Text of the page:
This week's book giveaway is in the OO, Patterns, UML and Refactoring forum. We're giving away four copies of Refactoring for Software Design Smells: Managing Technical Debt and have Girish Suryanarayana, Ganesh Samarthyam & Tushar Sharma on-line! See this thread for details.
Ok i understand all the rules of interfaces and that they help to with javas no existence of multiple inheritance. But i dont understand why this is so or why they are neccessary or an example in which you would use them.
Interfaces is a big key to Polymorphism. You can code to an interface and never need to know exactly which implementation class you are using. So if you have three possible implementation that depend on who is calling it. Instead of writing three methods each to take a different implementation, you can write one method that takes the interface and calls interface methods to produce your results.
It helps quite a bit in a lot of Design Patterns to have this functionaily.
There are some interfaces that are needed as "Marker" interfaces like Serializable, so that it is known that this class can be passed over RMI, etc.
To expand on Mark's explanation, you can store objects of different types in a collection if they all implement the same interface. The collection itself would be a collection of references to the interface type, not the object type. That's a powerful tool!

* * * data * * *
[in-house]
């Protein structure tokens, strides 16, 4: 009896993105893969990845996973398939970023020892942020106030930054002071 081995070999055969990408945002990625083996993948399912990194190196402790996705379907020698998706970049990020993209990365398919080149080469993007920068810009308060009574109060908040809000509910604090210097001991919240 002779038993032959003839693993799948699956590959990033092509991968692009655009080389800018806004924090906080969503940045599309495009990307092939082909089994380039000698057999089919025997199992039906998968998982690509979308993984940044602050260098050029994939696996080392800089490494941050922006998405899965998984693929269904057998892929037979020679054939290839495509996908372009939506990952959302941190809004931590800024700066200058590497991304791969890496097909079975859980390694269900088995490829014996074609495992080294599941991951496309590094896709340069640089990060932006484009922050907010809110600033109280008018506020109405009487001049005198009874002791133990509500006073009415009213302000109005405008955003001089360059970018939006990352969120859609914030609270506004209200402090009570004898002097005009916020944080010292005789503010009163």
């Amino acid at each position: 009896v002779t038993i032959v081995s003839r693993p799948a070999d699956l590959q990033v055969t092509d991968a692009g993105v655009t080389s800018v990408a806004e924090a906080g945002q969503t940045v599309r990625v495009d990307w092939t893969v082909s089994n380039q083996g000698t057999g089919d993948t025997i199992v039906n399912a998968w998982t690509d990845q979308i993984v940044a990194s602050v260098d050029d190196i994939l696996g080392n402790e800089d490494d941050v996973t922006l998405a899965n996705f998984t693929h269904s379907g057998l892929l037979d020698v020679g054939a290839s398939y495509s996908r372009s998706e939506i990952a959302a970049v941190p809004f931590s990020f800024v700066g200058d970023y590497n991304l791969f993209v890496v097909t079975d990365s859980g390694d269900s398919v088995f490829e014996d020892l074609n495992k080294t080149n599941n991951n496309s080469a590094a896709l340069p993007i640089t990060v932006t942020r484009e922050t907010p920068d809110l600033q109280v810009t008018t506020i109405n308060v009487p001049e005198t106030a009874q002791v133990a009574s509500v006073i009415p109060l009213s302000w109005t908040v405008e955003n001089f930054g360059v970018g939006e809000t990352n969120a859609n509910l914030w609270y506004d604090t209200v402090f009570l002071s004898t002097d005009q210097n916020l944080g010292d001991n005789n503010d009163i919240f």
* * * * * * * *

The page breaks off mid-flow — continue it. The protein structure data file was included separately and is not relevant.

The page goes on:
For example, if you have an interface called "drivable" that has one method, drive, you could have the following classes implement drivable: car, bicycle, motorcycle. Then, you could have collection of drivable objects and iterate through the collection calling the drive method on each object within the collection without having to worry about what type the object is. By each object having implemented the drivable interface, the contract guarantees that each object in the collection of drivables will implement the drive method.
Hope that helps...
Give a man a fish, he'll eat for one day. Teach a man to fish, he'll drink all your beer.
Cheers, Jeff (SCJP 1.4, SCJD in progress, if you can call that progress...)